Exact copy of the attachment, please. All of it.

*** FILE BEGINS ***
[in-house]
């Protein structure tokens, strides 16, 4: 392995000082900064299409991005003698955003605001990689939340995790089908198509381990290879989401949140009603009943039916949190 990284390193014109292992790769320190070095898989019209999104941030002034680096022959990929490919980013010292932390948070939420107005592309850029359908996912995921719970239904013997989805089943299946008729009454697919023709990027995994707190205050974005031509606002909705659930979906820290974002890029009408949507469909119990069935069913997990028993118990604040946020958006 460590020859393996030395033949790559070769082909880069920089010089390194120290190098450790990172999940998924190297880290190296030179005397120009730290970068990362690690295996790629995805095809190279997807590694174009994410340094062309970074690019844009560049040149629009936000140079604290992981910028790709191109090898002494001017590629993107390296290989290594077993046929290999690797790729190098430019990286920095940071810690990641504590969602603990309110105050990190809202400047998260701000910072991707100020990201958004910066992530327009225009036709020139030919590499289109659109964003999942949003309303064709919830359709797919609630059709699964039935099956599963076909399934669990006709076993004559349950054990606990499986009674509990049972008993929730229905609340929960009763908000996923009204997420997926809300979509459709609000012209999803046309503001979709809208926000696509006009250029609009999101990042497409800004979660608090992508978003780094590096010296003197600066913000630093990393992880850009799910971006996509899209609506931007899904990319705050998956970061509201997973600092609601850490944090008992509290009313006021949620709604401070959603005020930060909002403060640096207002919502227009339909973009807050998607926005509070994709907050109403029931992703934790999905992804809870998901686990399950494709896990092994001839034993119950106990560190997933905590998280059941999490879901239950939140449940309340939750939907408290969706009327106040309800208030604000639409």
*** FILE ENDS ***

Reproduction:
[in-house]
């Protein structure tokens, strides 16, 4: 392995000082900064299409991005003698955003605001990689939340995790089908198509381990290879989401949140009603009943039916949190 990284390193014109292992790769320190070095898989019209999104941030002034680096022959990929490919980013010292932390948070939420107005592309850029359908996912995921719970239904013997989805089943299946008729009454697919023709990027995994707190205050974005031509606002909705659930979906820290974002890029009408949507469909119990069935069913997990028993118990604040946020958006 460590020859393996030395033949790559070769082909880069920089010089390194120290190098450790990172999940998924190297880290190296030179005397120009730290970068990362690690295996790629995805095809190279997807590694174009994410340094062309970074690019844009560049040149629009936000140079604290992981910028790709191109090898002494001017590629993107390296290989290594077993046929290999690797790729190098430019990286920095940071810690990641504590969602603990309110105050990190809202400047998260701000910072991707100020990201958004910066992530327009225009036709020139030919590499289109659109964003999942949003309303064709919830359709797919609630059709699964039935099956599963076909399934669990006709076993004559349950054990606990499986009674509990049972008993929730229905609340929960009763908000996923009204997420997926809300979509459709609000012209999803046309503001979709809208926000696509006009250029609009999101990042497409800004979660608090992508978003780094590096010296003197600066913000630093990393992880850009799910971006996509899209609506931007899904990319705050998956970061509201997973600092609601850490944090008992509290009313006021949620709604401070959603005020930060909002403060640096207002919502227009339909973009807050998607926005509070994709907050109403029931992703934790999905992804809870998901686990399950494709896990092994001839034993119950106990560190997933905590998280059941999490879901239950939140449940309340939750939907408290969706009327106040309800208030604000639409």